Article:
5. Push Notifications – you know those buttons you see on websites that say “sign up for email updates”? – I use those liberally! I love the idea of information coming directly to my inbox, rather than me having to remember to go to the site to see what’s new. I personally have a LOT of sites I monitor, so Feedly, with its aggregation service, is great for collecting this new info for me so that it is ready for me when I want it. 
  6. Genealogy Blogging – I’ve been blogging since 2008 and thoroughly enjoy it. It is a great way to document my research progress and to share my findings. With the way blog posts are readily picked up by search engines, posts also serve as great cousin bait. I’ve had many instances of relatives finding me via the information I’ve shared online here in my blog – from pictures to family stories, and more. I personally prefer WordPress as my platform of choice, but there are others, like Google’s Blogger
  7. Digital Notebooks – I’ve always been a copious note-taker and I love that I’m able to do so digitally through EverNote. Through EverNote, I can capture notes, pictures, and all kinds of other info electronically with 24/7 access to it across multiple devices. The hierarchy options are helpful for organizing information. The Evernote Genealogists Facebook group is a helpful resource for tips/suggestions. 
  8. Cemetery ResearchFind-A-Grave and BillionGraves are both sites I use often. I have their mobile apps installed on my phone so that I can take advantage of options such as adding pictures to memorials while in the cemetery (Find-A-Grave) or uploading all the pictures I take in a cemetery for automatic geomapping (BillionGraves). Love them both!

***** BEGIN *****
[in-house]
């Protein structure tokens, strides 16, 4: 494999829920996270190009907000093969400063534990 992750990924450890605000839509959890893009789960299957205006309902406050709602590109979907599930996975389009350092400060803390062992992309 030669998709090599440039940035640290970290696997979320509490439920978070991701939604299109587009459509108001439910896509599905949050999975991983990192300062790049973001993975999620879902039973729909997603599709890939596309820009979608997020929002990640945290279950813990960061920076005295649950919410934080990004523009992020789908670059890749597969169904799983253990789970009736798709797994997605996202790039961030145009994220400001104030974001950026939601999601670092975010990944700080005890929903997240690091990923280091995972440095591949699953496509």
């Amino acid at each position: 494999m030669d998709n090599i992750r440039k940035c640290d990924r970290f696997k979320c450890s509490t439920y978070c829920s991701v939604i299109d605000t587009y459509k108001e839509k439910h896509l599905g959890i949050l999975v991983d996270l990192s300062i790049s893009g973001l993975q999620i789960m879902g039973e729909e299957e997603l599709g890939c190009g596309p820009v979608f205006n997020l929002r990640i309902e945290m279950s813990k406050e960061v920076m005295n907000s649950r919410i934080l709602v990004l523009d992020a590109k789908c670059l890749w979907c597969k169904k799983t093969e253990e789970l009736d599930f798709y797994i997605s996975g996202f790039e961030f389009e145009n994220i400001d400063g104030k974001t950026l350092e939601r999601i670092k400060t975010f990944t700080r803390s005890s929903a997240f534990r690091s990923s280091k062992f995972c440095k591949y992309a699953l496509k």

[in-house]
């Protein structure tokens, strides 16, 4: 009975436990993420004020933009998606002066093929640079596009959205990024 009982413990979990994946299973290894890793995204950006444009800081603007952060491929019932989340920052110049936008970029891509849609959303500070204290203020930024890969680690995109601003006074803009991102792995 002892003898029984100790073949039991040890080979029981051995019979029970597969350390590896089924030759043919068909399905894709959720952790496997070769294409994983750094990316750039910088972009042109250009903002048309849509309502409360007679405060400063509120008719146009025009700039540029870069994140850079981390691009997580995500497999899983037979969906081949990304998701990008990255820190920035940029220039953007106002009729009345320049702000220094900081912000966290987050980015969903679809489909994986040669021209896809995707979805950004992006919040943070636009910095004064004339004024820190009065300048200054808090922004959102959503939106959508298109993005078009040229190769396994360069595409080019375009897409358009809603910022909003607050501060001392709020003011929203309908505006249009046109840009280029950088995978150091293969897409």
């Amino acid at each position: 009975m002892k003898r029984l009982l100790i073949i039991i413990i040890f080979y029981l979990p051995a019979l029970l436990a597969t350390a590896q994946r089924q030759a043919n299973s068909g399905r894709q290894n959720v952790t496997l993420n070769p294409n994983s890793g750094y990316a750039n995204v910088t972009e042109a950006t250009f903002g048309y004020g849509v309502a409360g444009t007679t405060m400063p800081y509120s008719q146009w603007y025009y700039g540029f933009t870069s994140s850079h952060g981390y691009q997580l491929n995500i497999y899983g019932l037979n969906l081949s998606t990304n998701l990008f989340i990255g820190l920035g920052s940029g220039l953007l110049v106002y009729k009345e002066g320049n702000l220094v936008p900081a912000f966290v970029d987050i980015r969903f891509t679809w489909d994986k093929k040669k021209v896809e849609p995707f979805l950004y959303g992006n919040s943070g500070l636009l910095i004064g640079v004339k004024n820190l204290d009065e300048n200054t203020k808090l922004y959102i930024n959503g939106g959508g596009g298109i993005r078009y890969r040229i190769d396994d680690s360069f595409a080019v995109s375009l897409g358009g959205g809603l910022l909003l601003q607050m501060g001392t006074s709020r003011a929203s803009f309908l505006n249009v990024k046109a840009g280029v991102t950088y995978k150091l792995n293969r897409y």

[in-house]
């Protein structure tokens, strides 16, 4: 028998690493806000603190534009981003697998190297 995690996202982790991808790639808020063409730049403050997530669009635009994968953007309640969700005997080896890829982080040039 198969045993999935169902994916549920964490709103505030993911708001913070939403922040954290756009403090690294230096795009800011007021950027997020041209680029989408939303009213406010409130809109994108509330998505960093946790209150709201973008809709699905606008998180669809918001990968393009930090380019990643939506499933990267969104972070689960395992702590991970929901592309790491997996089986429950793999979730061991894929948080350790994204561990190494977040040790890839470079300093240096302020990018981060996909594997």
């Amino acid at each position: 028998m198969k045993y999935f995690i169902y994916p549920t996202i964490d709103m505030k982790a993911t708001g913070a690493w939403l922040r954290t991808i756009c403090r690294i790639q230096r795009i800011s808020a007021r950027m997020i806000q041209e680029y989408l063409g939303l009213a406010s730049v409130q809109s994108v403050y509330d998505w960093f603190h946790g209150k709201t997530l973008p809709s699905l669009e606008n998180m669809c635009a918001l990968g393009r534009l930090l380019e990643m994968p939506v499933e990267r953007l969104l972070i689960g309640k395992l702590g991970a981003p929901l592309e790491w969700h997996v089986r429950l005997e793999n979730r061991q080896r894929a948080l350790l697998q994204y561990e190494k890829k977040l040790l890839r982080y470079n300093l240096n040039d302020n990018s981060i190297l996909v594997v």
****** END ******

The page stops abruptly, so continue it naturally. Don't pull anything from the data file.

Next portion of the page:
9. Scanning Photos – from wand scanners, flatbed scanners, and mobile scanners such as the Flip-Pal, there are many ways to scan a photo to create a digital file. My favorite scanner? My cell phone. And with the availability of apps like Google’s PhotoScan, I maximize the quality of the images I take. 
  10. StoryTelling/Oral Histories – StoryCorps has established quite the legacy for the many stories they help people capture around the country. On my wishlist to try at my next family reunion is their mobile app which makes it easy to record stories of your family members. I’ll certainly share my experiences with it in a future blog post. 

Overall, the session went well and we had a great turnout! Many questions were asked by participants and I enjoyed speaking and learning from others also. Check out the Technology for Genealogy Facebook group for more discussion and information. 

My next speaking event is a local family reunion in October, so until then!


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My Family Treasure Boxes